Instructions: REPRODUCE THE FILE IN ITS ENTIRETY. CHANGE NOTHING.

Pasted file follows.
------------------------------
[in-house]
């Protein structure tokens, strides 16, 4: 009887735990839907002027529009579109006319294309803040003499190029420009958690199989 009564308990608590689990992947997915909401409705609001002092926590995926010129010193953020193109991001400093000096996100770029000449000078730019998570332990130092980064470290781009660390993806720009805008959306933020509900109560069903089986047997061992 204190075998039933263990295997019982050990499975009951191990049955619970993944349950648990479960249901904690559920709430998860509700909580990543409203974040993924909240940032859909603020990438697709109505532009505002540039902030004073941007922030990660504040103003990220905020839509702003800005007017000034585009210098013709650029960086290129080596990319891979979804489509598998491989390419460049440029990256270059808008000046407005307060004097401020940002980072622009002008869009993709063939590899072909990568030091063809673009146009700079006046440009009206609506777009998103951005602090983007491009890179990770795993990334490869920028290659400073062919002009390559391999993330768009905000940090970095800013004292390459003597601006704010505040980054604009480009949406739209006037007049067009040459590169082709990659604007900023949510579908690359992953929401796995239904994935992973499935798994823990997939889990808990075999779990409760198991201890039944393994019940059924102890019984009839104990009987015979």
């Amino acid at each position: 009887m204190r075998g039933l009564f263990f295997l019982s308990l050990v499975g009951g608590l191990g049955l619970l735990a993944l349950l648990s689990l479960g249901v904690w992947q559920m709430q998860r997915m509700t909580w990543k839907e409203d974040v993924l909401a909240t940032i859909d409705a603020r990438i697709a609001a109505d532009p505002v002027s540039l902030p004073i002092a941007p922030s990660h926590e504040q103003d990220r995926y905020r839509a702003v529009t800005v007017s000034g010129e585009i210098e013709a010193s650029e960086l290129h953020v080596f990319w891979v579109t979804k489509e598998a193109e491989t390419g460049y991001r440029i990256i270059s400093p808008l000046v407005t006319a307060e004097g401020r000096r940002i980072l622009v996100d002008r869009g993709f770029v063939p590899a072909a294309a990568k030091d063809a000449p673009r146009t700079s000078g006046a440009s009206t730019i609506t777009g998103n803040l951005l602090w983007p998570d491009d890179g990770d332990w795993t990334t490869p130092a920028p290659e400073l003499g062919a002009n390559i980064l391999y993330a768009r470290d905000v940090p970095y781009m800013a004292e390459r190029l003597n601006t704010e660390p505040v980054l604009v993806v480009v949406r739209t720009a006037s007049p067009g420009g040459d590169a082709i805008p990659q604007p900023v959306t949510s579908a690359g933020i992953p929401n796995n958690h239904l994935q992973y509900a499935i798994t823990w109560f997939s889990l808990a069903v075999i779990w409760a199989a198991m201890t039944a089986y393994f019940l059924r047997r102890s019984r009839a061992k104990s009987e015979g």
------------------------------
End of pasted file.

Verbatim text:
[in-house]
């Protein structure tokens, strides 16, 4: 009887735990839907002027529009579109006319294309803040003499190029420009958690199989 009564308990608590689990992947997915909401409705609001002092926590995926010129010193953020193109991001400093000096996100770029000449000078730019998570332990130092980064470290781009660390993806720009805008959306933020509900109560069903089986047997061992 204190075998039933263990295997019982050990499975009951191990049955619970993944349950648990479960249901904690559920709430998860509700909580990543409203974040993924909240940032859909603020990438697709109505532009505002540039902030004073941007922030990660504040103003990220905020839509702003800005007017000034585009210098013709650029960086290129080596990319891979979804489509598998491989390419460049440029990256270059808008000046407005307060004097401020940002980072622009002008869009993709063939590899072909990568030091063809673009146009700079006046440009009206609506777009998103951005602090983007491009890179990770795993990334490869920028290659400073062919002009390559391999993330768009905000940090970095800013004292390459003597601006704010505040980054604009480009949406739209006037007049067009040459590169082709990659604007900023949510579908690359992953929401796995239904994935992973499935798994823990997939889990808990075999779990409760198991201890039944393994019940059924102890019984009839104990009987015979």
């Amino acid at each position: 009887m204190r075998g039933l009564f263990f295997l019982s308990l050990v499975g009951g608590l191990g049955l619970l735990a993944l349950l648990s689990l479960g249901v904690w992947q559920m709430q998860r997915m509700t909580w990543k839907e409203d974040v993924l909401a909240t940032i859909d409705a603020r990438i697709a609001a109505d532009p505002v002027s540039l902030p004073i002092a941007p922030s990660h926590e504040q103003d990220r995926y905020r839509a702003v529009t800005v007017s000034g010129e585009i210098e013709a010193s650029e960086l290129h953020v080596f990319w891979v579109t979804k489509e598998a193109e491989t390419g460049y991001r440029i990256i270059s400093p808008l000046v407005t006319a307060e004097g401020r000096r940002i980072l622009v996100d002008r869009g993709f770029v063939p590899a072909a294309a990568k030091d063809a000449p673009r146009t700079s000078g006046a440009s009206t730019i609506t777009g998103n803040l951005l602090w983007p998570d491009d890179g990770d332990w795993t990334t490869p130092a920028p290659e400073l003499g062919a002009n390559i980064l391999y993330a768009r470290d905000v940090p970095y781009m800013a004292e390459r190029l003597n601006t704010e660390p505040v980054l604009v993806v480009v949406r739209t720009a006037s007049p067009g420009g040459d590169a082709i805008p990659q604007p900023v959306t949510s579908a690359g933020i992953p929401n796995n958690h239904l994935q992973y509900a499935i798994t823990w109560f997939s889990l808990a069903v075999i779990w409760a199989a198991m201890t039944a089986y393994f019940l059924r047997r102890s019984r009839a061992k104990s009987e015979g």